The Knesset Ethics Committee on Wednesday reprimanded MK Moti Yogev for inciting against Supreme Court Justice Uzi Fogelman. The committee stated that his Facebook post "borders on incitement through an attempt to delegitimize a sitting justice and by extension a legal decision."
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The Habayit Hayehudi MK posted on Facebook in October in response to the Supreme Court decision to issue a restraining order against the demolition of terrorist homes until a further hearing. "A Supreme Court justice defends murderers' rights, thus preventing a deterring punishment and endangering life," wrote Yogev. The MK further called on Fogelman "to take off the judge's robe and join the Arab Joint List, as his rulings are like its opinions."
The director of Israel's courts, Michael Spitzer, took the unusual step of protesting Yogev's comments to the Knesset speaker.
"The court system is open to criticism, even in cases in which it is worded scathingly and hurtfully, but Yogev's expressions constitute a form of incitement that encourages bloodletting."
Knesset speaker Yuli Edelstein passed on the letter to the Ethics Committee for Wednesday's hearing.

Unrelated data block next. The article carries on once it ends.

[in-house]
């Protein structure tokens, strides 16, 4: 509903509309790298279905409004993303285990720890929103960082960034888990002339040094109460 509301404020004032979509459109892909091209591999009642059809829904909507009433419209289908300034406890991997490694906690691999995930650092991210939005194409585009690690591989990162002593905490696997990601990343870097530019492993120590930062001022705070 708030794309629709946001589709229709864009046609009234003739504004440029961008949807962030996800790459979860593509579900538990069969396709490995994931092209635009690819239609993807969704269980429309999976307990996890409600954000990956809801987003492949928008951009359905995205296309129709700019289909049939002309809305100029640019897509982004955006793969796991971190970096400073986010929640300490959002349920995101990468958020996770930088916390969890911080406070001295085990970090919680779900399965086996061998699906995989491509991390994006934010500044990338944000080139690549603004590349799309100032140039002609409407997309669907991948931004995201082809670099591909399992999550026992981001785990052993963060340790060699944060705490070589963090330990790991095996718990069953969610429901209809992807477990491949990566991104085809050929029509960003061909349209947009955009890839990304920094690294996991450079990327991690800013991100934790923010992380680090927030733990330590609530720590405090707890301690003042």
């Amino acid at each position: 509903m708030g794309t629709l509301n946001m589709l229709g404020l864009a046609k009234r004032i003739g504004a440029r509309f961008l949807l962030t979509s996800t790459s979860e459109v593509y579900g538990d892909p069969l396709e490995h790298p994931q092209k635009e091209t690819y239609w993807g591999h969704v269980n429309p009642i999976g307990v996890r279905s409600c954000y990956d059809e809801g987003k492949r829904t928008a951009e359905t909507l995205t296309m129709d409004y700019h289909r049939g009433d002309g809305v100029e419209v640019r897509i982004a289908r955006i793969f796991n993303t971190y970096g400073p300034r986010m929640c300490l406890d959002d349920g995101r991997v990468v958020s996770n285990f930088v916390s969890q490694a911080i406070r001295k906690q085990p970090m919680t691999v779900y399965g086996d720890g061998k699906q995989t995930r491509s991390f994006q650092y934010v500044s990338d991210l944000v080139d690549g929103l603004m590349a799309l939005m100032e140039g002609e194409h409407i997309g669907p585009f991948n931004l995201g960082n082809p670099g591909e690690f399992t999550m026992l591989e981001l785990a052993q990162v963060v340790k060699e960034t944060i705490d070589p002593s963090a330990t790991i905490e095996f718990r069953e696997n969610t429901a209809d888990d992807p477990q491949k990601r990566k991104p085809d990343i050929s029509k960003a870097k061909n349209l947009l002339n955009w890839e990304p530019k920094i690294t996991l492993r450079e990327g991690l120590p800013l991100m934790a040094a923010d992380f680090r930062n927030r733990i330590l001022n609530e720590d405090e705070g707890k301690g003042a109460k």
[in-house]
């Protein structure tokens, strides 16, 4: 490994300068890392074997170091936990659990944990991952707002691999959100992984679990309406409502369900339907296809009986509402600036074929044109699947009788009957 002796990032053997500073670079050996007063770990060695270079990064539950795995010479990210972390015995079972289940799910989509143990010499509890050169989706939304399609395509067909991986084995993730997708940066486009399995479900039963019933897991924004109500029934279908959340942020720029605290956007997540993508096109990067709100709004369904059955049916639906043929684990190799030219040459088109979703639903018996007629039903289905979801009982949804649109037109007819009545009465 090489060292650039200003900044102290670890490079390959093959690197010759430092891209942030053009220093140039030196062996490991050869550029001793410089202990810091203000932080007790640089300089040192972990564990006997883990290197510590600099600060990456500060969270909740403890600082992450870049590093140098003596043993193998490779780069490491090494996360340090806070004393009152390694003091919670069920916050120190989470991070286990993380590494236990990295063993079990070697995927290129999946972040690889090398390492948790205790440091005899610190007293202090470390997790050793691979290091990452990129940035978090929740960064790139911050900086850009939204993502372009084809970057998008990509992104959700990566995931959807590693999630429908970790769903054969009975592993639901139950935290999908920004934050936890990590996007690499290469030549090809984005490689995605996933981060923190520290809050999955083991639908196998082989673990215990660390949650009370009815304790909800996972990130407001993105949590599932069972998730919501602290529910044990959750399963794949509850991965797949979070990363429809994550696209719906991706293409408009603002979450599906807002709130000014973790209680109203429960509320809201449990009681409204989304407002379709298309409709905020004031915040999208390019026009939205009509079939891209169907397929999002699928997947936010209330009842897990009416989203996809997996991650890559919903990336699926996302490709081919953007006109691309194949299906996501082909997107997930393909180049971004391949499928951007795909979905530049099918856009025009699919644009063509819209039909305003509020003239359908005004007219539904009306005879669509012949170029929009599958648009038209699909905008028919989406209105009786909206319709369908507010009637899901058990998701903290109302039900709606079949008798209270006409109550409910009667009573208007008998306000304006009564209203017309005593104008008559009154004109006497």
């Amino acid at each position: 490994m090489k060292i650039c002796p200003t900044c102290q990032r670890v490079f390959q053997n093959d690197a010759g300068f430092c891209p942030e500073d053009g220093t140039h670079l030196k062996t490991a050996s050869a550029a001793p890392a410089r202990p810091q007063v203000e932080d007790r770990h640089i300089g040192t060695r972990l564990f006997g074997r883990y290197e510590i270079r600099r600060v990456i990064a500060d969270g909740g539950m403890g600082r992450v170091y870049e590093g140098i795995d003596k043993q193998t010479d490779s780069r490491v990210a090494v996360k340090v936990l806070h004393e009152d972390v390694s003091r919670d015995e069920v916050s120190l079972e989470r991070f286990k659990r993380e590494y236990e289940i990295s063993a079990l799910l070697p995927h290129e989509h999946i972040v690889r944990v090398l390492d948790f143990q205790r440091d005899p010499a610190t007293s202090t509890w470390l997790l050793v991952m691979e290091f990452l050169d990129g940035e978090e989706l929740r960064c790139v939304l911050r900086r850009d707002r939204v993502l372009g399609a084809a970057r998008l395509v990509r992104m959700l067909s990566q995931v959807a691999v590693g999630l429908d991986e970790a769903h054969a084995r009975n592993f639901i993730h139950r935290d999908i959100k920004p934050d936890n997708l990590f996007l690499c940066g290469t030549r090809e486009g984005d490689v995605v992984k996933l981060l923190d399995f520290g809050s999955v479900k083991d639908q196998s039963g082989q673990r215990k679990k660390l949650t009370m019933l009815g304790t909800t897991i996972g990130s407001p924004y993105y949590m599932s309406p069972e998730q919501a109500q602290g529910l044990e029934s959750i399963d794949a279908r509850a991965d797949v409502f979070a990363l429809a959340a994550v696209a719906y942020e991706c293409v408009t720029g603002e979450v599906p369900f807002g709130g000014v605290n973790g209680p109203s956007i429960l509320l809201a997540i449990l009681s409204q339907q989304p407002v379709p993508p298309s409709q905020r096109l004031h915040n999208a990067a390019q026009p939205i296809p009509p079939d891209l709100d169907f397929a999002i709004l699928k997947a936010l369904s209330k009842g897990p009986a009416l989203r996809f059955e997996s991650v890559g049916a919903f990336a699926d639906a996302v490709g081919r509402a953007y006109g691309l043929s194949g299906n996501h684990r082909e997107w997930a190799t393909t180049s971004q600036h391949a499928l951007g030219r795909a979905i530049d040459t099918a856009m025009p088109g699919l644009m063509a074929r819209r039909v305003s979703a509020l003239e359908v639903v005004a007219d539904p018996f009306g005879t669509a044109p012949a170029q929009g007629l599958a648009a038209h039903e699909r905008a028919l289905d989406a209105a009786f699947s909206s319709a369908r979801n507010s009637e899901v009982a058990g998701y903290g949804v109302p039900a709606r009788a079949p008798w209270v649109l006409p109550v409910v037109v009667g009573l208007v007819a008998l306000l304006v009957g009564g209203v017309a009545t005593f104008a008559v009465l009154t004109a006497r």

"There is no preventing criticism of judicial rulings, but Knesset members must be vigilant that the criticism be the essence and the language be appropriate and not personal slander of a judge or an attempt to terrorize him and thus undercut the independence of judicial decision, which is the lifeblood of a democratic state's judicial system," the committee stated on Wednesday.
The committee decided not to intervene regarding another statement by Yogev, in which he asserted a Caterpillar D9 bulldozer should be used on Israel’s Supreme Court. "The time has come to put the judicial authority in its place and show who is the master. The tail is wagging the dog," Yogev had posted.
Ethics committee members concluded: "The defense given to freedom of political expression of Knesset members is broad and includes harsh and inappropriate comments. Thus, this expression, despite being very close to crossing the line, does not justify levying any sanctions."